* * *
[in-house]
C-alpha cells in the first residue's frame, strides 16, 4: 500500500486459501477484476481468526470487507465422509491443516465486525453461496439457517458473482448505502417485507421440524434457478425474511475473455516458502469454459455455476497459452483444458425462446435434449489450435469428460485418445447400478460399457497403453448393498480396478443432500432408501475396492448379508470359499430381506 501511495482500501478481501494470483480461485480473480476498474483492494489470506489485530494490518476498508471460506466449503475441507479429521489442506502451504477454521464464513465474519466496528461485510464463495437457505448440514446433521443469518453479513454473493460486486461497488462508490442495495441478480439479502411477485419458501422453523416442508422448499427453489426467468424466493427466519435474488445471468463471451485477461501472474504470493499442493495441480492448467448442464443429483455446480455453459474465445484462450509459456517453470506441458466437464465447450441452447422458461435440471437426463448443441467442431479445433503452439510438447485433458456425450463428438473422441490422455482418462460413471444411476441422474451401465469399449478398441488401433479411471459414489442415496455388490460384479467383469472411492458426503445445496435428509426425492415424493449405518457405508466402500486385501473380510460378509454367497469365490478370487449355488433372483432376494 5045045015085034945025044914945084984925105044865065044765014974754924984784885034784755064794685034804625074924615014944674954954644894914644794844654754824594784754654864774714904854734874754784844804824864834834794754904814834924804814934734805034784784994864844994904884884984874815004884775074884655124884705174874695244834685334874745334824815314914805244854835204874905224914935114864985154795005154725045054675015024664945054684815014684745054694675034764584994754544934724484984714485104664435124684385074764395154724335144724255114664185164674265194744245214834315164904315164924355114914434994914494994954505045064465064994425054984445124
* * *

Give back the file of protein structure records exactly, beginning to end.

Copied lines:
[in-house]
C-alpha cells in the first residue's frame, strides 16, 4: 500500500486459501477484476481468526470487507465422509491443516465486525453461496439457517458473482448505502417485507421440524434457478425474511475473455516458502469454459455455476497459452483444458425462446435434449489450435469428460485418445447400478460399457497403453448393498480396478443432500432408501475396492448379508470359499430381506 501511495482500501478481501494470483480461485480473480476498474483492494489470506489485530494490518476498508471460506466449503475441507479429521489442506502451504477454521464464513465474519466496528461485510464463495437457505448440514446433521443469518453479513454473493460486486461497488462508490442495495441478480439479502411477485419458501422453523416442508422448499427453489426467468424466493427466519435474488445471468463471451485477461501472474504470493499442493495441480492448467448442464443429483455446480455453459474465445484462450509459456517453470506441458466437464465447450441452447422458461435440471437426463448443441467442431479445433503452439510438447485433458456425450463428438473422441490422455482418462460413471444411476441422474451401465469399449478398441488401433479411471459414489442415496455388490460384479467383469472411492458426503445445496435428509426425492415424493449405518457405508466402500486385501473380510460378509454367497469365490478370487449355488433372483432376494 5045045015085034945025044914945084984925105044865065044765014974754924984784885034784755064794685034804625074924615014944674954954644894914644794844654754824594784754654864774714904854734874754784844804824864834834794754904814834924804814934734805034784784994864844994904884884984874815004884775074884655124884705174874695244834685334874745334824815314914805244854835204874905224914935114864985154795005154725045054675015024664945054684815014684745054694675034764584994754544934724484984714485104664435124684385074764395154724335144724255114664185164674265194744245214834315164904315164924355114914434994914494994954505045064465064994425054984445124